Where to eat in Stepanakert
Where to stay in Stepanakert
We took the advice of the border guards and checked in to the guesthouse they recommended. We paid 7000 AMD for two people in a dorm room (with no other people). They also had a private room for 10,000 AMD. The owner spoke a little English and was very sweet and helpful. It’s located here.
It’s not very easy to book properties online in Artsakh so it’s best just to turn up. If you wish to book in advance you will need to contact a tourist agency in Yerevan. Here is the phone number for the place we stayed: (+374)097790199
Shushi is a small town about 12km from Stepanakert. It has been through a lot of conflict and as a result the population has been greatly diminished. Nevertheless, the town is very sweet and there is plenty of history and nature to discover. Shushi is museum capital and you can find five different museums with a 20 minute walk. The town also has ancient walls and a short walk takes you to a viewpoint with incredible views down the Hunot Canyon.
Things to do and see in Shushi
-See the Ghazanchetsots Cathedral
- Visit a museum (or three). You can choose from the Money Museum, Carpet Museum, Art Museum, History Museum and Geology Museum. They are all we laid out and have English speaking guides. We particularly enjoyed the History Museum which was incredibly interesting. Entrance ranges from free to 250 AMD.
-See the Yukhari Govhar Agha mosque. This was being restored while we were there but was due to be completed later in 2018.
-Walk to the viewpoint over the gorge which is located here
Where to eat in Shushi
Breakfast is usually served at your hotel or guesthouse. For lunch or dinner head to restaurant Old Shushi. They have friendly service, delicious food and a great bookshelf. It’s located above the tourism office and if they need help translating the staff can pop up to help!
Where to stay in Shushi
We had a really comfortable stay at Hotel Shushi. Large double rooms with a living area and balcony with gorgeous views of the cathedral. We paid 6000 AMD per person including a great breakfast.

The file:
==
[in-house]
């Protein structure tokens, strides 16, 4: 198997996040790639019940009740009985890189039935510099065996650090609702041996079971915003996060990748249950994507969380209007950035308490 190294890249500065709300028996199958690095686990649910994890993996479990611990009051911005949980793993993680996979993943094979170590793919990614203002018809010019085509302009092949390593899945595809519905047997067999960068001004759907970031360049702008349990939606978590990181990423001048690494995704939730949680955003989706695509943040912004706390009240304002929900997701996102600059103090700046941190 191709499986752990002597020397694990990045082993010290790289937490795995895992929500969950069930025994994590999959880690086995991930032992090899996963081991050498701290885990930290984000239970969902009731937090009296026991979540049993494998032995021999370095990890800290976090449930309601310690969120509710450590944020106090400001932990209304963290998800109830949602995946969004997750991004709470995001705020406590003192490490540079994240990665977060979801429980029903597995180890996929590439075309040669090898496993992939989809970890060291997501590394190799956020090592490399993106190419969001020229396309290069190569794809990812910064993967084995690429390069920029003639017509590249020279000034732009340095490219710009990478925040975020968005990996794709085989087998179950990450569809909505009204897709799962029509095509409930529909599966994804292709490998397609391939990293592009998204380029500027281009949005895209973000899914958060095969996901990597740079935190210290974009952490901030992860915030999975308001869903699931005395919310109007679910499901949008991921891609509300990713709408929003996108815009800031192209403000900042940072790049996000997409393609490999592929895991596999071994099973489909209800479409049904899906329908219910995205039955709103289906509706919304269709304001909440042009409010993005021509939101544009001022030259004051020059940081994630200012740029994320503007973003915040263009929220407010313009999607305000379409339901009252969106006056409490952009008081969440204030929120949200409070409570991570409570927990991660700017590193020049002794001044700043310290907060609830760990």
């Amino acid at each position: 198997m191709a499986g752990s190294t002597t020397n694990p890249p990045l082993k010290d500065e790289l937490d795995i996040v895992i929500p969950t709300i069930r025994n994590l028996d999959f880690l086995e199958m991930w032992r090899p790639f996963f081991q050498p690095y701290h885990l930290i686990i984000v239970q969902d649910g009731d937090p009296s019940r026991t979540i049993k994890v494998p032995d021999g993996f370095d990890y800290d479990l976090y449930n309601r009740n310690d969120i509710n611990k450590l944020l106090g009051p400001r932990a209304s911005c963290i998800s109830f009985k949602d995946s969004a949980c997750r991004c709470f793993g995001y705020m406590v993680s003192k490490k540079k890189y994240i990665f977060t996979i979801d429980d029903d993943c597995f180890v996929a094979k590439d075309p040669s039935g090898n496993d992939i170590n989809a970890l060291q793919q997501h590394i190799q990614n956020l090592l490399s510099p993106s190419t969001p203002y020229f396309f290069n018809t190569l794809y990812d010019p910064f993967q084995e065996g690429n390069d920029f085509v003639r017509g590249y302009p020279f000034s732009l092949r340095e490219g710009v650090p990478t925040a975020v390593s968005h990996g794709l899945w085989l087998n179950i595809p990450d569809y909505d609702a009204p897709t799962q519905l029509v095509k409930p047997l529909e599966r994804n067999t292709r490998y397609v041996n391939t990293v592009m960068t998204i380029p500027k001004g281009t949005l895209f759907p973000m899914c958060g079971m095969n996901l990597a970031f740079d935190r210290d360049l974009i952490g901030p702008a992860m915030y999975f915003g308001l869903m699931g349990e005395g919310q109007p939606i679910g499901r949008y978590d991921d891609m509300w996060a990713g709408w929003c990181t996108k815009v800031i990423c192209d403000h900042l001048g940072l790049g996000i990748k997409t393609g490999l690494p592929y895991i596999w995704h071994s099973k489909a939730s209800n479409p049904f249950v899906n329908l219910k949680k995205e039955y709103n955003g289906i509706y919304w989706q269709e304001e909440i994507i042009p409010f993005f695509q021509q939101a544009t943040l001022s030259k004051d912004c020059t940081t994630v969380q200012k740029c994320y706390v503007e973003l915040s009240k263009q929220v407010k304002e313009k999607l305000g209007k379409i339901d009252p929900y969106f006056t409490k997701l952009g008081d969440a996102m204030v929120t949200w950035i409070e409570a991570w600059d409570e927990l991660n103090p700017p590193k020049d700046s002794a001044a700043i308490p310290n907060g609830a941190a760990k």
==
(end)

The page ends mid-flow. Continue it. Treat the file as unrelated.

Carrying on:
How to get to Shushi
From Stepanakert there are several ways to get to Shushi which is about 12km away. A taxi will cost around 2500 AMD or there is a bus which goes approximately every 30 minutes from the Stepanakert bus station. The journey takes around 20 minutes and a bus ticket costs 200 AMD.
For those feeling a little more adventurous there is a hiking trail between the two towns. It takes around 5 hours to reach Shushi and is exposed in lots of places so if you do decide to do it during summer months make sure you bring plenty of water and wear sunscreen! There is a river around halfway which makes a nice stop for a dip.
We didn’t visit Vank but this town is a good stop if you are heading north and back into Armenia via Lake Sevan. It is a small town famous for its ship hotel built by a Russian millionaire. There is not a lot to do in the town so it can be done as a day trip from Stepanakert or on the way out of Artsakh if you have your own car.
Things to see and do in Vank
-See The Eclectic Hotel shaped like a ship
-Vist the Gandzasar Monastery
Where to stay in Vank
Besides the famous hotel (which is expensive) there are not many options in Vank. Perhaps if you ask around you might find a ‘guesthouse’ but in general it’s best to head back to Stepanakert or hitchhike towards Armenia.
How to get to Vank
There are two marshrutkas per day running from the Stepanakert bus station. I’ve read that they go at 9am and 4pm but it’s best to check this a day in advance to avoid missing them. The journey takes just over an hour and should cost 600 AMD.
Other places to see in Artsakh
Besides these towns there are some monasteries and natural attractions scattered throughout the area. If you have your own vehicle you spend a couple of days roadtripping, camping or staying with locals in some of these areas. Artsakh has a very well organised tourism board who have outlined some possible routes, listed the attractions to see and how to get there and put it all on a fancy interactive map. So I’ll hand it over to them for more info! Click here to check it out.
If you’re a hiking enthusiast, Artsakh has a lot to offer. In 2017 a 500km long hiking trail was marked out stretching the length of the region. The Janapar trail allows you to trek between small villages and see all the beautiful views this area has to offer. It’s possible to do part of the trek from as little as a day hike. The route is designed so that you don’t need a tent and can stay with local families along the way. You can read more detailed information here.